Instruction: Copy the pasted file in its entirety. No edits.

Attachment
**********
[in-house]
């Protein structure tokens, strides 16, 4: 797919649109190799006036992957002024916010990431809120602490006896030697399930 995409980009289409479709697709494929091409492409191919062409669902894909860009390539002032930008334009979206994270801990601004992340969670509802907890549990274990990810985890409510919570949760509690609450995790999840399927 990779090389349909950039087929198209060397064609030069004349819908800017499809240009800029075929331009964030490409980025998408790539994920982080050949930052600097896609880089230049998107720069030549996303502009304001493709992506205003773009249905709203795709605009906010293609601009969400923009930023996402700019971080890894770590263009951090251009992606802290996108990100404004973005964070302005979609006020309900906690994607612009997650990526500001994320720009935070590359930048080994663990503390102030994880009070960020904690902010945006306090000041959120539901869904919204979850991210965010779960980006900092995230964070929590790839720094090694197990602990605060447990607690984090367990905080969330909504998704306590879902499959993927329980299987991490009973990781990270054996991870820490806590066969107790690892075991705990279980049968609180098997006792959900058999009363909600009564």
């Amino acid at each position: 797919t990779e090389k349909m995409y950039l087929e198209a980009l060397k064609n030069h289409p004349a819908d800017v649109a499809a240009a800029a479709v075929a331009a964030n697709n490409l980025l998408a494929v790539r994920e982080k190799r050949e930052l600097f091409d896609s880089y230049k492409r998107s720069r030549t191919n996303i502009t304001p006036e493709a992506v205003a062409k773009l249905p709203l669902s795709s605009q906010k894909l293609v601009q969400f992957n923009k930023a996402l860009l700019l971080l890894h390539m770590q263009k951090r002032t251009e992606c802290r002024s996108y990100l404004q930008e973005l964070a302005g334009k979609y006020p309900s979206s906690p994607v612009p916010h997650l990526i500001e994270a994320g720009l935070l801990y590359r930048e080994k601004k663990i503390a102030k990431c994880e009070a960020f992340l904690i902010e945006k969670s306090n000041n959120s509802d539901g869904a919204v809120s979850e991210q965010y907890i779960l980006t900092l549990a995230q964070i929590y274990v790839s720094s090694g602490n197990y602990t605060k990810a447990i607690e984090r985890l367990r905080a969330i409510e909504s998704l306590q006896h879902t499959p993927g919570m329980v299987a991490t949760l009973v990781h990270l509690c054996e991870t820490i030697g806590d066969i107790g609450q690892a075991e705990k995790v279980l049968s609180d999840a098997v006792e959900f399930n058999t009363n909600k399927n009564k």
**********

[in-house]
């Protein structure tokens, strides 16, 4: 797919649109190799006036992957002024916010990431809120602490006896030697399930 995409980009289409479709697709494929091409492409191919062409669902894909860009390539002032930008334009979206994270801990601004992340969670509802907890549990274990990810985890409510919570949760509690609450995790999840399927 990779090389349909950039087929198209060397064609030069004349819908800017499809240009800029075929331009964030490409980025998408790539994920982080050949930052600097896609880089230049998107720069030549996303502009304001493709992506205003773009249905709203795709605009906010293609601009969400923009930023996402700019971080890894770590263009951090251009992606802290996108990100404004973005964070302005979609006020309900906690994607612009997650990526500001994320720009935070590359930048080994663990503390102030994880009070960020904690902010945006306090000041959120539901869904919204979850991210965010779960980006900092995230964070929590790839720094090694197990602990605060447990607690984090367990905080969330909504998704306590879902499959993927329980299987991490009973990781990270054996991870820490806590066969107790690892075991705990279980049968609180098997006792959900058999009363909600009564």
């Amino acid at each position: 797919t990779e090389k349909m995409y950039l087929e198209a980009l060397k064609n030069h289409p004349a819908d800017v649109a499809a240009a800029a479709v075929a331009a964030n697709n490409l980025l998408a494929v790539r994920e982080k190799r050949e930052l600097f091409d896609s880089y230049k492409r998107s720069r030549t191919n996303i502009t304001p006036e493709a992506v205003a062409k773009l249905p709203l669902s795709s605009q906010k894909l293609v601009q969400f992957n923009k930023a996402l860009l700019l971080l890894h390539m770590q263009k951090r002032t251009e992606c802290r002024s996108y990100l404004q930008e973005l964070a302005g334009k979609y006020p309900s979206s906690p994607v612009p916010h997650l990526i500001e994270a994320g720009l935070l801990y590359r930048e080994k601004k663990i503390a102030k990431c994880e009070a960020f992340l904690i902010e945006k969670s306090n000041n959120s509802d539901g869904a919204v809120s979850e991210q965010y907890i779960l980006t900092l549990a995230q964070i929590y274990v790839s720094s090694g602490n197990y602990t605060k990810a447990i607690e984090r985890l367990r905080a969330i409510e909504s998704l306590q006896h879902t499959p993927g919570m329980v299987a991490t949760l009973v990781h990270l509690c054996e991870t820490i030697g806590d066969i107790g609450q690892a075991e705990k995790v279980l049968s609180d999840a098997v006792e959900f399930n058999t009363n909600k399927n009564k």